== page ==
If Raymond Burr gets his way, Perry Mason could soon be cracking cases around Gorky Park, not Park La Brea. And he won’t be alone.

The former Soviet Union may be in social and political turmoil, but the land known for its killer winters has become the hottest location shoot since Hollywood discovered the streets of San Francisco.

Producers and directors are braving Russia’s bad hotels, food shortages and currency chaos at least partly in order to take advantage of low production costs. But a slew of Western projects lensing there are not just being shot in Russia — they are about Russia, suggesting that Western fascination with the new democracy and its hidden stories (especially crime tales) is really driving the boom.

“Anyone who isn’t excited by what’s going on in Russia at the moment must be brain dead,” says director Ken Russell, who recently directed a segment on Russian arts for a docu series called “Momentous Events: Russia in the ’90 s.””It’s the most exciting place in the world at the moment.”

German helmer Werner Herzog, who also worked on the series, says he was so stimulated by what he found during the project that he wanted to shoot his next feature film and another docu there.

The docu series was launched by Worldvision at last week’s MIP-TV market here on the French Riviera, which seemed more like Moscow on the Med as Russian soldiers came ashore from the cruiser Khasan anchored in the bay.

The ship was there courtesy of Central Television Enterprises, Maryland Public Television and the East-West Creative Assn. to hype yet another six-part docu, “Seapower: A Global Journey,” which includes an episode shot on a Russian nuclear submarine.

Everyone has his price

The Russian naval presence illustrated one reason why Russia is suddenly so popular with international program-makers: Amid the chaos and poverty of the former Soviet Union, everything can be bought, at the right price — including the army, for mass battle scenes, and confidential police files, for producers seeking sexy crime stories.

Lizbeth Hasse, an Americanlawyer who works with a number of Russian companies , observed, “Everything is for sale: People are selling the archives, there are lots of soldiers who will sell you their belt on the street. The saying is, ‘There’s nothing in Moscow, but you can buy anything.’ “

U.S. TV star Burr arrived in Cannes enthused from a visit to the former Soviet Union, saying he was trying to persuade Viacom and NBC to let him shoot a Russian story in Russia for his next “Perry Mason” series.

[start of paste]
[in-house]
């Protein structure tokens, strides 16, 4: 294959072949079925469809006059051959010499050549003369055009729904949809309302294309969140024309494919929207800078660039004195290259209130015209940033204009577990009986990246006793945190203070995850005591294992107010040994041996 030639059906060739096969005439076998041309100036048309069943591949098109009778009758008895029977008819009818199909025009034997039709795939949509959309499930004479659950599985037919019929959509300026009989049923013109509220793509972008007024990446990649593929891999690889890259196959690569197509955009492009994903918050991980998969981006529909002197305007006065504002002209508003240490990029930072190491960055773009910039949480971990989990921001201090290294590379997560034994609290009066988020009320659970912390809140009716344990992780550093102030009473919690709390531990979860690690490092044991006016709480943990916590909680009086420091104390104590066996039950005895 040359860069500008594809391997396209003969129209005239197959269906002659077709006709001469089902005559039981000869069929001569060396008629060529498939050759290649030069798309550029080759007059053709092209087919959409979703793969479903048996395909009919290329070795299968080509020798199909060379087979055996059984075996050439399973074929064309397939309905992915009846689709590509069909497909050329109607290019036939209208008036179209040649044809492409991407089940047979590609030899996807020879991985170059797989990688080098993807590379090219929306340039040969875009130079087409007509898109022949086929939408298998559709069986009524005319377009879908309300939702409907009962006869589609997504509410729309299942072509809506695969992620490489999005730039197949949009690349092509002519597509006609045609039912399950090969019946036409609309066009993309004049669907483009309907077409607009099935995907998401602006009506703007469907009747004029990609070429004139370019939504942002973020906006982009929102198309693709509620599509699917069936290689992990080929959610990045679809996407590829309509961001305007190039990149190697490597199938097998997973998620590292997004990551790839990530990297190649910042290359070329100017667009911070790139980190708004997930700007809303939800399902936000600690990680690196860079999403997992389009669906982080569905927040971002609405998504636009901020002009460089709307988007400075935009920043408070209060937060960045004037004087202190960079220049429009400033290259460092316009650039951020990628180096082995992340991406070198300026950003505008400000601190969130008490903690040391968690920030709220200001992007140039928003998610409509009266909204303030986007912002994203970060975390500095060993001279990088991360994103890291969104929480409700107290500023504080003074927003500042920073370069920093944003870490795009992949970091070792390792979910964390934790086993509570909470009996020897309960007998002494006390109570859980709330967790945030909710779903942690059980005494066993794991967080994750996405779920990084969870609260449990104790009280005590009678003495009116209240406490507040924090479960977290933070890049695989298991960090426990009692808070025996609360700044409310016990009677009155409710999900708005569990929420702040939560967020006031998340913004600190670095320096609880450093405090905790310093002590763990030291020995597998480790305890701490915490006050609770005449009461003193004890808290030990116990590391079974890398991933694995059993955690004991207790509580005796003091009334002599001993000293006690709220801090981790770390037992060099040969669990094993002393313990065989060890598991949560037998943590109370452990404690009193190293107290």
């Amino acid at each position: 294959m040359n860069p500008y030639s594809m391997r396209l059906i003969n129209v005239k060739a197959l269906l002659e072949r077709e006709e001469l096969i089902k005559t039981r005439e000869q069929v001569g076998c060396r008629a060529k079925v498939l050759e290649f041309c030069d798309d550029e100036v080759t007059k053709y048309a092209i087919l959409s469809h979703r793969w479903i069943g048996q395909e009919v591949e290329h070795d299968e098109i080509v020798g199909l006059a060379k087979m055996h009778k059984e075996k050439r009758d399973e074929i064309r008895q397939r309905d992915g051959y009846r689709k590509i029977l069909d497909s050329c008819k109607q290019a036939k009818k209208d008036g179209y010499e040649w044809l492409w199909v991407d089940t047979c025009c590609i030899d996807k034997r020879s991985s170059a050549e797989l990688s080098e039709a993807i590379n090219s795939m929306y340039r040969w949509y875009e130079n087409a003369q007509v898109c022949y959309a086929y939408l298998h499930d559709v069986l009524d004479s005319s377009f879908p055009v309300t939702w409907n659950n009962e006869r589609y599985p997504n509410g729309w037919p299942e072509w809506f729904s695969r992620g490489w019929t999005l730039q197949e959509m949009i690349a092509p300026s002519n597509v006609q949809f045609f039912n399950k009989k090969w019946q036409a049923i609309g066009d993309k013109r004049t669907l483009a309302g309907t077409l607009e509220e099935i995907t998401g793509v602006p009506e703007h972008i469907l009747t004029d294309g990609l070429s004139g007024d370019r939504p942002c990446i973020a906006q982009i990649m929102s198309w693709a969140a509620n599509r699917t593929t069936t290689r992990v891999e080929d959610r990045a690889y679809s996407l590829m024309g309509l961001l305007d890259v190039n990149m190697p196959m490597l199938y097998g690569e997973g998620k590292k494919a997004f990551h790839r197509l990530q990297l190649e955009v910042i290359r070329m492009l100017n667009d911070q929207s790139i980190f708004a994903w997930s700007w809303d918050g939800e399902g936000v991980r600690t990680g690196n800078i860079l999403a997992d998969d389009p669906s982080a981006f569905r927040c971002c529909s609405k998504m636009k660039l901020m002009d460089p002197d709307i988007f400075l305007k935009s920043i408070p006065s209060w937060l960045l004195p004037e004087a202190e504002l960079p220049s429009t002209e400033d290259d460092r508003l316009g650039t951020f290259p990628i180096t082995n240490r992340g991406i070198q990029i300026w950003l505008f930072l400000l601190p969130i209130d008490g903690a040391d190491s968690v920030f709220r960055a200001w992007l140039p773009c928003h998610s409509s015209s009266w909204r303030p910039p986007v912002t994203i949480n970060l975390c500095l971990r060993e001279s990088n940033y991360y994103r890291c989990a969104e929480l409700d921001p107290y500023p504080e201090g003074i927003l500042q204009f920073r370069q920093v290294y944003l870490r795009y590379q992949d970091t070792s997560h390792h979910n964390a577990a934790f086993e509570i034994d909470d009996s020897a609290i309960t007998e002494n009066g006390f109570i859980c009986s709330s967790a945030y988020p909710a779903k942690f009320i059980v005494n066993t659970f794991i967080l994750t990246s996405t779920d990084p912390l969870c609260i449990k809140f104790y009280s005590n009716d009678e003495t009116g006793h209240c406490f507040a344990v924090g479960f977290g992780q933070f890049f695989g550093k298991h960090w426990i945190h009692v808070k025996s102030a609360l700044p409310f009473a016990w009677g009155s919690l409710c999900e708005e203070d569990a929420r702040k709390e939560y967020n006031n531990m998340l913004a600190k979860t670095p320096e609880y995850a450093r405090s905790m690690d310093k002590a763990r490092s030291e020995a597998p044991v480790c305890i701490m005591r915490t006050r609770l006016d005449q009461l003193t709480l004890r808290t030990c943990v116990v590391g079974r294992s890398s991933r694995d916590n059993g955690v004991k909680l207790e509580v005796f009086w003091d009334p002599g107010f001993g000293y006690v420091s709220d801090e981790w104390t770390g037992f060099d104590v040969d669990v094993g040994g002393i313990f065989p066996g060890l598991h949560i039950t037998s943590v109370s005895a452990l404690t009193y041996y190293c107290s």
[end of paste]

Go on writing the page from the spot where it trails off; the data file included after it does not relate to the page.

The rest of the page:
The BBC and indie producer Mark Forstater unveiled a new three-part detective drama to be shot in modern St. Petersburg, titled “Grushko.” The show, which is intended to become a long-running series, is a co-production with Germany’s Telepool and is based on real stories from the St. Petersburg Investigating Bureau, a specialist unit fighting organized crime. It will be shot with the full support of the city’s state police.

New stories

Forstater observed that Russia contains a huge pool of stories that were long hidden from the West, but had now become accessible.

One hot topic is the story of Ukrainian mass murderer Andrei Chikatilo, which has received much press in the West. Central TV and L.A.-based Sur La Plage is producing “Citizen Ch,” a telefilm about the investigator who cracked the case. United British Artists also is developing a feature about the killer. Both would shoot in the Ukraine.

Meanwhile, Showtime, Central TV and Telemunchen are planning a telepic about Rasputin, also to shoot in the former Soviet Union.

Richard Creasey, chairman of London-based East-West Creative Assn., suggested that the former Soviet Union, by virtue of its sheer size, offers as rich and compelling a theme to filmmakers as America has done throughout this century.

“Russia is so big; by definition that makes it more interesting, because there is massive variety there,” he said. “People will continue to go back there for the same reason they continue to go back to the U.S. I’m convinced Russia won’t be quickly exhausted as a subject.”

The East-West Creative Assn., a joint venture between Britain’s Central TV and three Russian media companies, is the leading facilitator of Western production in the former Soviet Union and was responsible for bringing the Khasan to Cannes. It is also the theatrical distributor of movies from Paramount , Universal and MGM in Russia.

Its latest epic project, unveiled at Cannes, is “The Big Race,” a Central production for Meridien Broadcasting, also involving Independent Television News and Royal Geographical Society Films. It will cover two celebrity teams racing between London and New York, overland across Russia and Canada.

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